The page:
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 | By Doug Culp

The Sadducees

Theology 101 is taking a peek behind the scenes of some of the prominent figures, groups and events referenced in the New Testament. The goal is to provide greater context for the drama of salvation, which the Scripture communicates to us.

Some Sadducees, who say there is no resurrection, came to him and put this question to him, saying, “Teacher … seven brothers … married a woman … left no descendants. … At the resurrection whose wife will she be? For all seven had been married to her.” Mk 12:18-23

What an interesting question the Sadducees posed to Jesus! A group who did not believe in resurrection questioning Jesus about the marital status of resurrected persons. Who were the Sadducees? What were they hoping to accomplish with this question and why?


The Sadducees were a religious party made up primarily of high priests, aristocratic families and wealthy merchants. They were truly the elite of Jewish society, and they controlled Judaism’s two most important institutions: the Temple in Jerusalem and the Sanhedrin, the governing body for both religious and civil issues. They also enjoyed the military backing of the Roman rulers of Palestine.


Although powerful, the Sadducees were not without rivals. They faced a near-constant conflict with the Pharisees. Both groups claimed authority over Jewish society, but the sources of their authority differed greatly. The Sadducees asserted that their authority came from their birth and socioeconomic status. In contrast, the Pharisees argued that true authority came from piety and education. The Sadducees were also quick to incorporate Hellenism into their lives, whereas the Pharisees were far more cautious and selective when it came to assimilating aspects of Greek culture.

The factions clashed over theology as well. Unlike the Pharisees, the Sadducees emphasized the written Torah and denied the equality of the Oral Law, the body of post-biblical legal traditions. In fact, they considered the Oral Law as somewhat irrelevant. They were conservative, literal interpreters of the written Torah. The Sadducees believed everyone was the master of her or his own destiny. Free will was unrestrained and God did not intervene in the personal lives of people. They rejected the supernatural and belief in angels, demons, heaven, hell and, again, resurrection. To them, the soul perished with the body – period, end of story. That said, they took ritual purity quite seriously. They did not want to be disqualified from leading the Temple services, which also happened to generate significant income.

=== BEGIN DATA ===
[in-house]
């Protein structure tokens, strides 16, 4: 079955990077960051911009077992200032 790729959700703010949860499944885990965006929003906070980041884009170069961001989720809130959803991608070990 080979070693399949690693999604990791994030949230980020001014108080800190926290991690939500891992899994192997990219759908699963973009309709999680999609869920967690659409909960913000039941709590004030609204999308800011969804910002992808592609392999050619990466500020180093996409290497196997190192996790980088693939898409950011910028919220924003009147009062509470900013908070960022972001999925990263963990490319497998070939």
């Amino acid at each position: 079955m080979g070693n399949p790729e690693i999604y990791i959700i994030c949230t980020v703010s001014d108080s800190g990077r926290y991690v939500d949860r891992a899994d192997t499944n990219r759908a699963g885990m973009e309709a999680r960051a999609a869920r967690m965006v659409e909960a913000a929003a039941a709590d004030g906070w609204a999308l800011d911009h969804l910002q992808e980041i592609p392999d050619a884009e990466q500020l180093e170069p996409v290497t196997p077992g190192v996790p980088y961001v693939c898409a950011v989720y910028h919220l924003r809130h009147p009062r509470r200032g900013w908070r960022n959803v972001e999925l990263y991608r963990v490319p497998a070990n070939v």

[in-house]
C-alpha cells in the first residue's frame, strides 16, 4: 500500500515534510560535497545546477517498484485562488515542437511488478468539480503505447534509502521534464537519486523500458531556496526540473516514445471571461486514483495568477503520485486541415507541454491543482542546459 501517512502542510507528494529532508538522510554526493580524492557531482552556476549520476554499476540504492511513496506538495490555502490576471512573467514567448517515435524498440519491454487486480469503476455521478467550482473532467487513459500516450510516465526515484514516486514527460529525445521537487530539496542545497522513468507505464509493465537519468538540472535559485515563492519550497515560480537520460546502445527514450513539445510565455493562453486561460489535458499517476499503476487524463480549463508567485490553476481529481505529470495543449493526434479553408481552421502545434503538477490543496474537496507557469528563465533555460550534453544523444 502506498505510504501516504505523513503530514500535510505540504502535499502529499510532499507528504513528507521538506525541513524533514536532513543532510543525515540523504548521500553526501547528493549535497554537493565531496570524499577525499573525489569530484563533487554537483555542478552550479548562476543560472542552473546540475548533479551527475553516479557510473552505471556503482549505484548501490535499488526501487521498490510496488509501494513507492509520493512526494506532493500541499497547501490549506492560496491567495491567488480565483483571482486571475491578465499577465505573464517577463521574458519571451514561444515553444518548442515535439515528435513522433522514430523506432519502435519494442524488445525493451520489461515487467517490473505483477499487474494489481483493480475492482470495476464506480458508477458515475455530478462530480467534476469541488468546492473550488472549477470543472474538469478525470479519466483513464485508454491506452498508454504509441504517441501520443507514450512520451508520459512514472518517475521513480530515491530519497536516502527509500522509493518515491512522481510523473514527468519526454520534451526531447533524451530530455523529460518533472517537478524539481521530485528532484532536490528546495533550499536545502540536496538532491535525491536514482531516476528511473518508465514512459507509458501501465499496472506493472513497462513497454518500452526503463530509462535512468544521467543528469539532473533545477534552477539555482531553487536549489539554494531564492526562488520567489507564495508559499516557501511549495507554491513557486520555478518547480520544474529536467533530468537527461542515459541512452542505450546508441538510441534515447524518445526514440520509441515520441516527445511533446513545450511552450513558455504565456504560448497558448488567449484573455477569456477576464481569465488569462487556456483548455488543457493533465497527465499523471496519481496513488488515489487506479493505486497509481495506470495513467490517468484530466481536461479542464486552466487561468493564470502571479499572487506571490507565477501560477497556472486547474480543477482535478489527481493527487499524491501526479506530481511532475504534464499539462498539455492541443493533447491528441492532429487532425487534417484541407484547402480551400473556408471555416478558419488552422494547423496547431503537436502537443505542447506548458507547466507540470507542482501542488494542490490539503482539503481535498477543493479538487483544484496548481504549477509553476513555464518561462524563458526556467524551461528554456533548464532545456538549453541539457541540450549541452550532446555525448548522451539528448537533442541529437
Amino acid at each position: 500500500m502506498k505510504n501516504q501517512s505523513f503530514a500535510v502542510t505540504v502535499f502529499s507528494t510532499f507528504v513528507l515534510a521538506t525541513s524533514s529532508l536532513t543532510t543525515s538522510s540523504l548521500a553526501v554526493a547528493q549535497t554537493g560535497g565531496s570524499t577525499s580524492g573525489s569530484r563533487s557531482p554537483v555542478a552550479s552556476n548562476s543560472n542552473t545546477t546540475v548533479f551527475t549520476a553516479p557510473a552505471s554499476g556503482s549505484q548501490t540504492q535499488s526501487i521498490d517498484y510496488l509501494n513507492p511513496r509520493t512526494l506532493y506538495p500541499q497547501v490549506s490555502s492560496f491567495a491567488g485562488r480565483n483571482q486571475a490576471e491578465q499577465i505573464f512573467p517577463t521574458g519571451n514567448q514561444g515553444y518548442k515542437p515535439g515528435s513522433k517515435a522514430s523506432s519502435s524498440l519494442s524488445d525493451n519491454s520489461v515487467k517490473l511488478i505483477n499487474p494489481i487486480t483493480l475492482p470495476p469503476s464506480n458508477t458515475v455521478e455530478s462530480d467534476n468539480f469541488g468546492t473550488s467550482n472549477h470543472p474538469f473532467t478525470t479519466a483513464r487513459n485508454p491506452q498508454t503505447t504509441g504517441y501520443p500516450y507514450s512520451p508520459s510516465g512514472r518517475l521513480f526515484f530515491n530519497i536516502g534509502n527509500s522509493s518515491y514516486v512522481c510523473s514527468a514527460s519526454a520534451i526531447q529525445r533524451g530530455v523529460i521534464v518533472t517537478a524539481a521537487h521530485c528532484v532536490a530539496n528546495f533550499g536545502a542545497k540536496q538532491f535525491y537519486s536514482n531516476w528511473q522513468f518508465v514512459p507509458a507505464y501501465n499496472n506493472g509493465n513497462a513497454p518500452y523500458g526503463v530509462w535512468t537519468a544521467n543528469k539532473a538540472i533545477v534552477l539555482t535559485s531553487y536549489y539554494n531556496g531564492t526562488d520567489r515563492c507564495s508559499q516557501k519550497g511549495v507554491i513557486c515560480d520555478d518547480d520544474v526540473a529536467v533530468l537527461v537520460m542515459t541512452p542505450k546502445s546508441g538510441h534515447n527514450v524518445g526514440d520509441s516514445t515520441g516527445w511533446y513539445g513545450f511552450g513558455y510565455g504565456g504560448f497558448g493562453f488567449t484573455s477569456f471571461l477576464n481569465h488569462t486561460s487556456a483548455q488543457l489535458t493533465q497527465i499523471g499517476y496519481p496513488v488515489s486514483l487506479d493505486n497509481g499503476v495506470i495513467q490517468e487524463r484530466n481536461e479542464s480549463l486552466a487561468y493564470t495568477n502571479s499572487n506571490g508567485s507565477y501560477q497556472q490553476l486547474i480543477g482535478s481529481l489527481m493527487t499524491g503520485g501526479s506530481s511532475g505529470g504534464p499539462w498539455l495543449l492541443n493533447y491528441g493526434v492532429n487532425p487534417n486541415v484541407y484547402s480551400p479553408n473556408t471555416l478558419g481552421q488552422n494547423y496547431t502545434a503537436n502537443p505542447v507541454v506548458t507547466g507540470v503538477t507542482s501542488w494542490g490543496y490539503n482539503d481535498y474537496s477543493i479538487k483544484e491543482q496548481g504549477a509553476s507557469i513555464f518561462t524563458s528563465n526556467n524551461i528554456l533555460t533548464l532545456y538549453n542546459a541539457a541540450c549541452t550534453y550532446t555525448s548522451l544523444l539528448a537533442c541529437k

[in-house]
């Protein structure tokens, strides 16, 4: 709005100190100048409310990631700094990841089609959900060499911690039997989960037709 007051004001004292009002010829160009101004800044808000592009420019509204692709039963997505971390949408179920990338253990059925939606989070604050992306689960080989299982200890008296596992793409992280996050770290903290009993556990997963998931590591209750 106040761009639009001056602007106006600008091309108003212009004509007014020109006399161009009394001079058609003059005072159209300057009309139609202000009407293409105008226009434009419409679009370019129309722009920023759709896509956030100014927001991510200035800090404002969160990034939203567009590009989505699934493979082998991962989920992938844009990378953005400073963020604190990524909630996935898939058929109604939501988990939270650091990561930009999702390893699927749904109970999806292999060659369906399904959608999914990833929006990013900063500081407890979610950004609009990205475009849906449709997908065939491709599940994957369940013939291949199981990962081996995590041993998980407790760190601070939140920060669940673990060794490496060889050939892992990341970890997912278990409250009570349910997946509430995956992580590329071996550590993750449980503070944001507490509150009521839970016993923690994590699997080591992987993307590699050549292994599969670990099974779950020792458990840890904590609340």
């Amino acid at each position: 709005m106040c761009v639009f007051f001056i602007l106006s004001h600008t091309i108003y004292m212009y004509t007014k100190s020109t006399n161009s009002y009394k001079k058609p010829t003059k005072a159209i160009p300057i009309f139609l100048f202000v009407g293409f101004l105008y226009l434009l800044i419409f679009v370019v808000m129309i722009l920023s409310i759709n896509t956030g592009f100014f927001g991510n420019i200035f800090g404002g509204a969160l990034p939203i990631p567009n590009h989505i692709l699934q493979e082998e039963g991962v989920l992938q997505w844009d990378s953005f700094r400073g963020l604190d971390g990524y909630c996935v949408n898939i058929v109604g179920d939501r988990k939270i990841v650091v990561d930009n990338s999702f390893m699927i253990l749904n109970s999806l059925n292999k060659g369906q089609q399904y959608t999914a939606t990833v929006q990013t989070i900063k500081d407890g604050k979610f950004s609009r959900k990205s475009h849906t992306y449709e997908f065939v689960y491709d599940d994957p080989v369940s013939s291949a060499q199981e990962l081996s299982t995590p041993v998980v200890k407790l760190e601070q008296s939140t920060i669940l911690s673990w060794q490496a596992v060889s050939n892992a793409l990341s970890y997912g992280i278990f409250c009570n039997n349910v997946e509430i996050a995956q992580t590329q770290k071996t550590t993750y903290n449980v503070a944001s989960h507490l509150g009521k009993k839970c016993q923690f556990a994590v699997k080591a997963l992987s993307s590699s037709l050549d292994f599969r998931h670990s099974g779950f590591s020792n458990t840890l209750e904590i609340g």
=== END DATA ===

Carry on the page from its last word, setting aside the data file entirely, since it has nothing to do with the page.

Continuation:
The existence of the Sadducees as a viable group was intimately and inextricably tied to the Temple in Jerusalem. When the Romans destroyed the Temple in 70 A.D., the Sadducees dissolved as a party. Their passing was not particularly mourned. Their wealth, arrogance and willingness to collaborate with the Roman rulers of Palestine made them very unpopular with the common people of Jewish society. Perhaps this is part of the reason the group quickly faded from history.


The one thing the Sadducees and Pharisees could agree on was that Jesus was a problem. For one thing, Jesus taught that the beliefs of the Sadducees were simply wrong. In answer to the Sadducees’ question that began this article, Jesus said they were “greatly misled” because they did not know the Scriptures or the power of God. What’s more, Jesus contradicts their beliefs directly by referencing the angels in heaven and affirming resurrection in his reply. (Mk 12: 24-27) Of course, Jesus’ popularity, and the people hailing him as Messiah, also risked provoking Rome and, thereby, threatened the Sadducees’ warm relationship with the Roman rulers of Palestine.

The Sadducees also opposed Jesus because he “attacked” them when he cleansed the Temple. The Sadducees raised tremendous amounts of money via a “Temple sacrifice scheme” whereby they basically bilked the people by charging fees to replace livestock deemed unsuitable by them and to exchange wrong currency for Temple currency. So, not only did Jesus’ action shut down their operations for that day, it put their whole system in jeopardy. As this system funded their lavish lifestyles and reinforced their grip on power, it is no wonder the Sadducees wanted Jesus out of the picture.


“The Sadducees.” Britannica.

“Pharisees, Sadducees, and Essenes.” Jewish Virtual Library.

Mike Nappa. “Who Were the Sadducees in the Bible? What Were Their Beliefs?”